Wild Swans

I just finished reading Wild Swans: Three Daughters of China by Jung Chang, which is a masterly written piece of work following the lives of three generations of women from the same family and of China.

A hundred years is a long time for any country and many changes can and will happen in such a time period. But China underwent massive changes socially, economically, emotionally, religiously, in such a short period of time (less than 100 years), to go from a feudal lord way of life to the Kuomintang era to Mao-style Communism to the present day version of Chinese Communism.

It is a stark contrast to go from a feudal warlords and concubines to an “egalitarian” society. Growing up in the West, the concept of foot-binding and women as property to be used to improve a father’s social position are as much foreign as disgusting and barbarian to me. How could a father just sell his (teenage) daughter off, especially to a man that’s almost his age? I do realize that life expectancies were different in the early 20th century, but to give your young daughter to a man almost your age (???) with the knowledge that she will be a concubine, not a wife. The author’s great-grandfather was a piece of work…he traded everything that he could to try and scrounge a higher socioeconomic place in feudal China. It very popular to romanticize the feudal era in Korean dramas at the moment, but the realities of selling a daughter, not having personal freedoms, of some lives being worth more than others are hidden in the glorification of feudal times.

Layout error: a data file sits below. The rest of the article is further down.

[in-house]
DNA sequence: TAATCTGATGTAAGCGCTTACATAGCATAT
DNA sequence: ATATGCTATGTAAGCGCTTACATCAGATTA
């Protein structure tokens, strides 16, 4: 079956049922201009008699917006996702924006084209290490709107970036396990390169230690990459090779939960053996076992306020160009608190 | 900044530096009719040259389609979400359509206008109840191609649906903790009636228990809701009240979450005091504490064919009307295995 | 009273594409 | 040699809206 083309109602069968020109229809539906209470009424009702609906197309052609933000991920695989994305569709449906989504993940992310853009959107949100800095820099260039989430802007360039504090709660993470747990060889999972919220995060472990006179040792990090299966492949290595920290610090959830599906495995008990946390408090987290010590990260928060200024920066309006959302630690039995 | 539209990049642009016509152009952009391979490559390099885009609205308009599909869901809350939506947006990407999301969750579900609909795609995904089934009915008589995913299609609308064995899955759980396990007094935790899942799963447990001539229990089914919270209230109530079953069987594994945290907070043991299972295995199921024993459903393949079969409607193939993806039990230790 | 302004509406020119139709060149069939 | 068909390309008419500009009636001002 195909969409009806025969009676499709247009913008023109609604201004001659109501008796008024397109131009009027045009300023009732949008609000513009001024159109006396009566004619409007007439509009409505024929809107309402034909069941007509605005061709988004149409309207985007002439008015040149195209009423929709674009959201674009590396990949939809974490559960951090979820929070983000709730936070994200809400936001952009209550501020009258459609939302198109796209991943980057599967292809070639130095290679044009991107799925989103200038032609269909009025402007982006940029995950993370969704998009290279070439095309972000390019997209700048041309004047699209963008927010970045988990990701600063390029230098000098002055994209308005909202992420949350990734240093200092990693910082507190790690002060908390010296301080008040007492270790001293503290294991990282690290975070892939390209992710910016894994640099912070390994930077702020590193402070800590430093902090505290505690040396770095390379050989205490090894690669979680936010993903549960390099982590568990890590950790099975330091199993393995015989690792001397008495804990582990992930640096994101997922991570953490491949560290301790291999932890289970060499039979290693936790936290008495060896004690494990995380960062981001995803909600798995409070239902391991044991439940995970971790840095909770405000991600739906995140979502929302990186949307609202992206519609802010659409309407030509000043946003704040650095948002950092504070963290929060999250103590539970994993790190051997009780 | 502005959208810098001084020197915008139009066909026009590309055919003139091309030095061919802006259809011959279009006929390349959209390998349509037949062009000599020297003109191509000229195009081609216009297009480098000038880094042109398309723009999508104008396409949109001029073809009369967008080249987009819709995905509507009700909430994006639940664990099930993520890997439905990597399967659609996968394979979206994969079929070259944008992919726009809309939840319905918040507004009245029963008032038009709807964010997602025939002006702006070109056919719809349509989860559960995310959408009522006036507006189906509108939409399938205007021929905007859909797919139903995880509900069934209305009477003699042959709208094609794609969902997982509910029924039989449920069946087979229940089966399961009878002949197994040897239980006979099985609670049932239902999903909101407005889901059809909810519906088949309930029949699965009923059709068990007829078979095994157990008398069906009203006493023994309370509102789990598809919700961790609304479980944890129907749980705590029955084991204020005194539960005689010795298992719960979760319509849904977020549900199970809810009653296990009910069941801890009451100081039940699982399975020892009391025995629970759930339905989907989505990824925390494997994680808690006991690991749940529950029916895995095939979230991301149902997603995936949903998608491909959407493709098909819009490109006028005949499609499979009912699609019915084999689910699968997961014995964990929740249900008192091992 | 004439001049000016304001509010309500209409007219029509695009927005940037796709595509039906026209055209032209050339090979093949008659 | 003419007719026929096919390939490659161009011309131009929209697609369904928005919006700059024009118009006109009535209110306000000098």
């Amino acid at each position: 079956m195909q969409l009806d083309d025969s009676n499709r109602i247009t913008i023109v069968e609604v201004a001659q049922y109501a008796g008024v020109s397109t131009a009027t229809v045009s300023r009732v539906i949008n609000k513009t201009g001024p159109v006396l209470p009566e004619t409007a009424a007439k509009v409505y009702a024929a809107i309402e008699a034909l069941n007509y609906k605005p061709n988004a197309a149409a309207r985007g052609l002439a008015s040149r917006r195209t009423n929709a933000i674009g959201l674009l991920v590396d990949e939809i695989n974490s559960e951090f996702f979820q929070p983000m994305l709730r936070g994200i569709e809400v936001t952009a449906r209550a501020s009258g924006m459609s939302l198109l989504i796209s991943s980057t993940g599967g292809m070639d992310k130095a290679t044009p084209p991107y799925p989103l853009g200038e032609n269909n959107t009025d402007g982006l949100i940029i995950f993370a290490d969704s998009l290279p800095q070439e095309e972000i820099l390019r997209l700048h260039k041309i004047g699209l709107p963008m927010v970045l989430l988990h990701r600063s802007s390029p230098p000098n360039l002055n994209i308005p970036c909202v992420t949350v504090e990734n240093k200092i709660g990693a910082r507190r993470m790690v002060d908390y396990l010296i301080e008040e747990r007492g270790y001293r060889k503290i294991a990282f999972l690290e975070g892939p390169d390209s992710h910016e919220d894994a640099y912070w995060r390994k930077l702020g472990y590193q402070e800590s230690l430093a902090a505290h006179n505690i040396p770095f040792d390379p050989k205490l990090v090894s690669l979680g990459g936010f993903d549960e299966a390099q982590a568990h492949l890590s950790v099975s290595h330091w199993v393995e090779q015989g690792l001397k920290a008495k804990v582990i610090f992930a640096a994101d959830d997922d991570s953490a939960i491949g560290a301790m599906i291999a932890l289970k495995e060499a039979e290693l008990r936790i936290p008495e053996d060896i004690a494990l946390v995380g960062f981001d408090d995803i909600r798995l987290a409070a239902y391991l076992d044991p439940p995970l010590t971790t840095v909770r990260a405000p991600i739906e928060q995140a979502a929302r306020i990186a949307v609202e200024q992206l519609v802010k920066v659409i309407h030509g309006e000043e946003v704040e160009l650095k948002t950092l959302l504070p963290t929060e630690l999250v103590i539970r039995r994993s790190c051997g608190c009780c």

To see the abuses of the Kuomintang government would drive anyone to look for an alternative government and so it’s not really a shock that so many young people would rebel against and turn to what they thought was the complete opposite and the “savior” to their problems.

The things that Mao brainwashed, let’s be honest it was brainwashing, the people, particularly the children, with are scary, it’s so scary that a leader, someone in charge, could say these things and no one senses that a red flag should be raised. A government that encourages people to turn on each other, to report what your neighbor has said or thought, that as long as you’re a certain level in the government you have free reign to do or say whatever you want is far from a just government, a government that truly cares for its people. But yet, the masses couldn’t bring themselves to blame Mao for all the bad things that they were experiencing.

I’m all for the President of the United States addressing American children to encourage them to stay in school, get good grades, go on to university, succeed in post-high school education, get a job, pay taxes, stay out of trouble, don’t do drugs, etc. But I didn’t like the DOE’s worksheet that was suggested to accompany the address, some of the questions and activities, seemed straight out of Mao’s handbook, and that is what I had a problem with. I think that the president, the vice president, the congress/parliment, mayors, superintendents should be constantly informed about what is happening in schools, should care about what is going on in the schools, should be more than a shadowly figure that children vaguely know of, but ideology isn’t something that primary and secondary students should be graded on or judged upon.


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